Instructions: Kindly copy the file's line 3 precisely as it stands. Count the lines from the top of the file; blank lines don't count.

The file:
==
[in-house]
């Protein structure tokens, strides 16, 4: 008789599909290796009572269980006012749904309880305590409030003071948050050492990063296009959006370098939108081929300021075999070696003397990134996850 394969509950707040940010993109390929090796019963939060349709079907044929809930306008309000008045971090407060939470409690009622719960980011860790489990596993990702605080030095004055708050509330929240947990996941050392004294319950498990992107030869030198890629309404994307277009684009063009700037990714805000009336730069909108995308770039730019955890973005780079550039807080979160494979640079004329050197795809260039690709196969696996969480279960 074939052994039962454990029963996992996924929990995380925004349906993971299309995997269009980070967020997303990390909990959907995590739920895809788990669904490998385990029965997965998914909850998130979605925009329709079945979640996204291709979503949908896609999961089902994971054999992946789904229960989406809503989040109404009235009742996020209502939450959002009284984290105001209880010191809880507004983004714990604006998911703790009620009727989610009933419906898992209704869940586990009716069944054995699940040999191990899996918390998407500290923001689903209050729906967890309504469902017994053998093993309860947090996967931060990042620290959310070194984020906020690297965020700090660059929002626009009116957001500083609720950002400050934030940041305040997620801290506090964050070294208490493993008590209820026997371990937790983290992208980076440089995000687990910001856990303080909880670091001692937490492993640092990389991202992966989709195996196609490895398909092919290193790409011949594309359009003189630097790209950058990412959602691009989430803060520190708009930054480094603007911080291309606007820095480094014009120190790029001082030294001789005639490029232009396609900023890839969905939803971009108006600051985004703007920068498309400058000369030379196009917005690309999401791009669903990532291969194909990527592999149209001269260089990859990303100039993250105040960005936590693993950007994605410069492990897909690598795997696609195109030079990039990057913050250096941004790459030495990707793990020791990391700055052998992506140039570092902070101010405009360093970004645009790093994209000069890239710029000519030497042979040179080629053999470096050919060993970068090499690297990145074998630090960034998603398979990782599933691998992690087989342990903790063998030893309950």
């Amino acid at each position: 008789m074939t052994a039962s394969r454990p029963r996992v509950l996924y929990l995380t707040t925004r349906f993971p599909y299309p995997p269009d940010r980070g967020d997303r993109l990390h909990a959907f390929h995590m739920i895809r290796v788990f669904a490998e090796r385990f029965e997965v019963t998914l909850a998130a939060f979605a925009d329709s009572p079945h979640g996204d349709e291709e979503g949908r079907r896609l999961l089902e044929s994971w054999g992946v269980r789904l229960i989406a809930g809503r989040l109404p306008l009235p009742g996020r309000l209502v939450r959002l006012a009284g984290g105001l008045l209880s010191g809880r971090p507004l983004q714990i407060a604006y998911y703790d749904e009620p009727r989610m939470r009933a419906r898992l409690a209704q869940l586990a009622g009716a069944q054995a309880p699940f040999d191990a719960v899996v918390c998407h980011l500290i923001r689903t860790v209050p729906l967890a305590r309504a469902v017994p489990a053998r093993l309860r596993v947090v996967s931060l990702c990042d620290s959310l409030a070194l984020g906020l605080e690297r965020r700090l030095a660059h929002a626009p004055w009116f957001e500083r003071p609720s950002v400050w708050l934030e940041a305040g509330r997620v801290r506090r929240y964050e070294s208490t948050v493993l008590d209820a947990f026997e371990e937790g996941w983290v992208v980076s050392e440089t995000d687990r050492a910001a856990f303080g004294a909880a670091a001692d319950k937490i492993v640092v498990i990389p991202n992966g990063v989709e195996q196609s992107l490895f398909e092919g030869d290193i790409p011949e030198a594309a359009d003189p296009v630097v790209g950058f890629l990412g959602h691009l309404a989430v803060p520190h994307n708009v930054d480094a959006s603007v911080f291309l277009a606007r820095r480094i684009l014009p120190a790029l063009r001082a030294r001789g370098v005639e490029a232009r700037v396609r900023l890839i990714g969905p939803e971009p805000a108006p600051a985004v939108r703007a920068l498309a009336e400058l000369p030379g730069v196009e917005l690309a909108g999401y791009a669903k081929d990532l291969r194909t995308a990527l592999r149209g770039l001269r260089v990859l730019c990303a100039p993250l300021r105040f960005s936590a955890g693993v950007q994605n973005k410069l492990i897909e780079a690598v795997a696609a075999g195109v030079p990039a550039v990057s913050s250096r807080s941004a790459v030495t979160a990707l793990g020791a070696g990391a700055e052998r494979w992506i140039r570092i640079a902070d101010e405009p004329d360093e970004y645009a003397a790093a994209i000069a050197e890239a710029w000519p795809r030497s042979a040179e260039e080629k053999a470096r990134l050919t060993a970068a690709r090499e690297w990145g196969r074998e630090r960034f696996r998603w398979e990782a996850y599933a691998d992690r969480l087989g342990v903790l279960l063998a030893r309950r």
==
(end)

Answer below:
């Amino acid at each position: 008789m074939t052994a039962s394969r454990p029963r996992v509950l996924y929990l995380t707040t925004r349906f993971p599909y299309p995997p269009d940010r980070g967020d997303r993109l990390h909990a959907f390929h995590m739920i895809r290796v788990f669904a490998e090796r385990f029965e997965v019963t998914l909850a998130a939060f979605a925009d329709s009572p079945h979640g996204d349709e291709e979503g949908r079907r896609l999961l089902e044929s994971w054999g992946v269980r789904l229960i989406a809930g809503r989040l109404p306008l009235p009742g996020r309000l209502v939450r959002l006012a009284g984290g105001l008045l209880s010191g809880r971090p507004l983004q714990i407060a604006y998911y703790d749904e009620p009727r989610m939470r009933a419906r898992l409690a209704q869940l586990a009622g009716a069944q054995a309880p699940f040999d191990a719960v899996v918390c998407h980011l500290i923001r689903t860790v209050p729906l967890a305590r309504a469902v017994p489990a053998r093993l309860r596993v947090v996967s931060l990702c990042d620290s959310l409030a070194l984020g906020l605080e690297r965020r700090l030095a660059h929002a626009p004055w009116f957001e500083r003071p609720s950002v400050w708050l934030e940041a305040g509330r997620v801290r506090r929240y964050e070294s208490t948050v493993l008590d209820a947990f026997e371990e937790g996941w983290v992208v980076s050392e440089t995000d687990r050492a910001a856990f303080g004294a909880a670091a001692d319950k937490i492993v640092v498990i990389p991202n992966g990063v989709e195996q196609s992107l490895f398909e092919g030869d290193i790409p011949e030198a594309a359009d003189p296009v630097v790209g950058f890629l990412g959602h691009l309404a989430v803060p520190h994307n708009v930054d480094a959006s603007v911080f291309l277009a606007r820095r480094i684009l014009p120190a790029l063009r001082a030294r001789g370098v005639e490029a232009r700037v396609r900023l890839i990714g969905p939803e971009p805000a108006p600051a985004v939108r703007a920068l498309a009336e400058l000369p030379g730069v196009e917005l690309a909108g999401y791009a669903k081929d990532l291969r194909t995308a990527l592999r149209g770039l001269r260089v990859l730019c990303a100039p993250l300021r105040f960005s936590a955890g693993v950007q994605n973005k410069l492990i897909e780079a690598v795997a696609a075999g195109v030079p990039a550039v990057s913050s250096r807080s941004a790459v030495t979160a990707l793990g020791a070696g990391a700055e052998r494979w992506i140039r570092i640079a902070d101010e405009p004329d360093e970004y645009a003397a790093a994209i000069a050197e890239a710029w000519p795809r030497s042979a040179e260039e080629k053999a470096r990134l050919t060993a970068a690709r090499e690297w990145g196969r074998e630090r960034f696996r998603w398979e990782a996850y599933a691998d992690r969480l087989g342990v903790l279960l063998a030893r309950r």